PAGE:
See the Resources page for other templates like this one this template on Robbery Series.


Data is concrete.  It gives us the probability of future events occurring.  Add in variables that you know will affect the probability, and you have a predictive model that is even less concrete.  Explaining this to your “customer” should go something like this:


This is what happened [insert data here].  This is the probability of it happening again [insert probability here].  Based on the pattern, the next most likely event occurrence is [insert data range]. 


In conclusion, it’s all about conclusions.  You will not be able to give a definite “next step”, though you can come pretty close.  A marriage of data analysis and intelligence analysis will give you a higher probability of catching and preventing criminal actions.

What is Lean/Six Sigma?

What is Lean?  Ask this to five people and receive five different responses.  In short, lean is waste elimination and it is an ongoing process.  You will never have officially completed a lean transformation and it may take years to be successful.  This isn’t a simple statistical model where you input some data and receive an answer.  Nor is it just a set of tools you apply to a company.  A lean transformation involves a culture change and it requires buy-in from the lowest level through middle management and all the way up to the big boss.

Alternatively, no project is too small.  In fact, you should probably start small.

You will also see the term Six Sigma associated with lean.  Same goal, more statistics.

Lean/Six Sigma Certifications

If you are interested in becoming certified, there are a number of options available to you.  A certificate course offers you a structured environment and support from your instructors and coaches in learning how to facilitate a lean transformation.  However, pieces of paper do nothing for an organization.  You can be a Green Belt, Black Belt, Master Black Belt or whatever…who cares about a cert if you do nothing with your knowledge?

Where do I obtain a certification?

Many colleges and universities have certificate programs.  There are also several online programs.  My recommendation is to go through a brick and mortar program where you can receive interaction with your instructors and other students.  Also, no matter what type of location, DO A REAL PROJECT.  A simulated project (as you will find in many online programs) does not begin to touch upon the issues you may have while trying to institute a lean transformation.  A main component of lean is the culture – you can’t simulate that!  There are plenty of forums dedicated to arguing over which online university sucks more and why.  It’s up to you.  I’m not against online certifications if you have a job where you can apply your skills as you learn.  If your employer supports your educational aspirations, then go for the online cert.  It’s all about experience.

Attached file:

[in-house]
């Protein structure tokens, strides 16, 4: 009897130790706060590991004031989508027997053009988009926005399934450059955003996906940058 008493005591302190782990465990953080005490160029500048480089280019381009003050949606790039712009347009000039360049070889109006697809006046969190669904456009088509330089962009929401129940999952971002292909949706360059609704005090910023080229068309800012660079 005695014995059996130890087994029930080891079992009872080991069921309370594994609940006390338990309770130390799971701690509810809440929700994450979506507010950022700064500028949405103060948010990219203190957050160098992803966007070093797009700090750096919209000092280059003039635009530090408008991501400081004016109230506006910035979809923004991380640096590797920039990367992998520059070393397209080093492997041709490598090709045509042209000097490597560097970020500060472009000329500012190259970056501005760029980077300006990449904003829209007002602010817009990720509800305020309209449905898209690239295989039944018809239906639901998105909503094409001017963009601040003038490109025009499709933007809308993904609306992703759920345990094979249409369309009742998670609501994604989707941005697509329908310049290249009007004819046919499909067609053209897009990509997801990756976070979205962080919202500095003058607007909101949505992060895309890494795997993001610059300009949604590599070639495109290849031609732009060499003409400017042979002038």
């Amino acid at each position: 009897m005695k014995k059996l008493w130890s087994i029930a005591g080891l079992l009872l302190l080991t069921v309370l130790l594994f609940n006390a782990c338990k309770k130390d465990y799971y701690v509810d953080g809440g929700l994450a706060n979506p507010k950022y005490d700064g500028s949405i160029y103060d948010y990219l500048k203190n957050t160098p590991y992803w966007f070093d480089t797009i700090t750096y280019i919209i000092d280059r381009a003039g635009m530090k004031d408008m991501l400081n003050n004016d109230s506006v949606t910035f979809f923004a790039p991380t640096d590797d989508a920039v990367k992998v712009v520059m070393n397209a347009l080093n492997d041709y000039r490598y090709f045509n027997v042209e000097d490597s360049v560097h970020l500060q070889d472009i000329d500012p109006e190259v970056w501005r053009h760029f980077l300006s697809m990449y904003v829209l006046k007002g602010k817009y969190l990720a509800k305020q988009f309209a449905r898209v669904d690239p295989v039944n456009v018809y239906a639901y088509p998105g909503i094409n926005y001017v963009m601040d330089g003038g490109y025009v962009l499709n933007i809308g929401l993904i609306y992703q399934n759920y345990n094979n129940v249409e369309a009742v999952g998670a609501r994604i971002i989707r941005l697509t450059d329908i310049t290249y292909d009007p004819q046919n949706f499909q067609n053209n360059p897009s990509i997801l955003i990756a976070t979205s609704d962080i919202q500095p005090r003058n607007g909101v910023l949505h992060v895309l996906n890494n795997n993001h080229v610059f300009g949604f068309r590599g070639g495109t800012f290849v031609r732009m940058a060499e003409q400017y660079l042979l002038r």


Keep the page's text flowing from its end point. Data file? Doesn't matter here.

How long does this take?

It depends what certificate you want to receive.  A Green Belt takes the least amount of time – maybe six months.  A Black Belt or Master Black Belt might take at least a year.  However, this varies depending upon which program in which you are enrolled.




University Certifications Programs

Arizona State University

Brigham Young University – Hawaii

Boston University

Cal State Fullerton

Case Western Reserve University

Cornell University

Emory University

Franklin University

George Washington University

James Madison University

Kent State University

Louisiana Tech University

The Ohio State University

Rutgers University

San Jose State University

University of Colorado – Boulder

University of Houston

University of Michigan

University of South Carolina

University of Texas

Villanova University


Here’s a great book resource for Lean:



If you know of more courses available (and there are a ton!) please comment!  Or, email DD365 and I will update the post.

R Installation Instructions

R logo


R is a free software environment for statistical computing and graphics. It compiles and runs on a wide variety of UNIX platforms, Windows and MacOS.


  1. First, go to the R-Project for Statistical Computing.
  2. Select one of the links under “Getting Started”.
  3. Scroll down to USA (or your current location) and select one of the links to download the mirrors.
  4. Under “Download and Install R”, select your operating system.
  5. Click on “Install R for the first time”.
  6. Click “Next” and customize as you wish.  Defaults are automatically set.
  7. Click “Finish”.

Or, skip those steps and download R from Michigan Technical University – Download R 3.0.1 for Windows.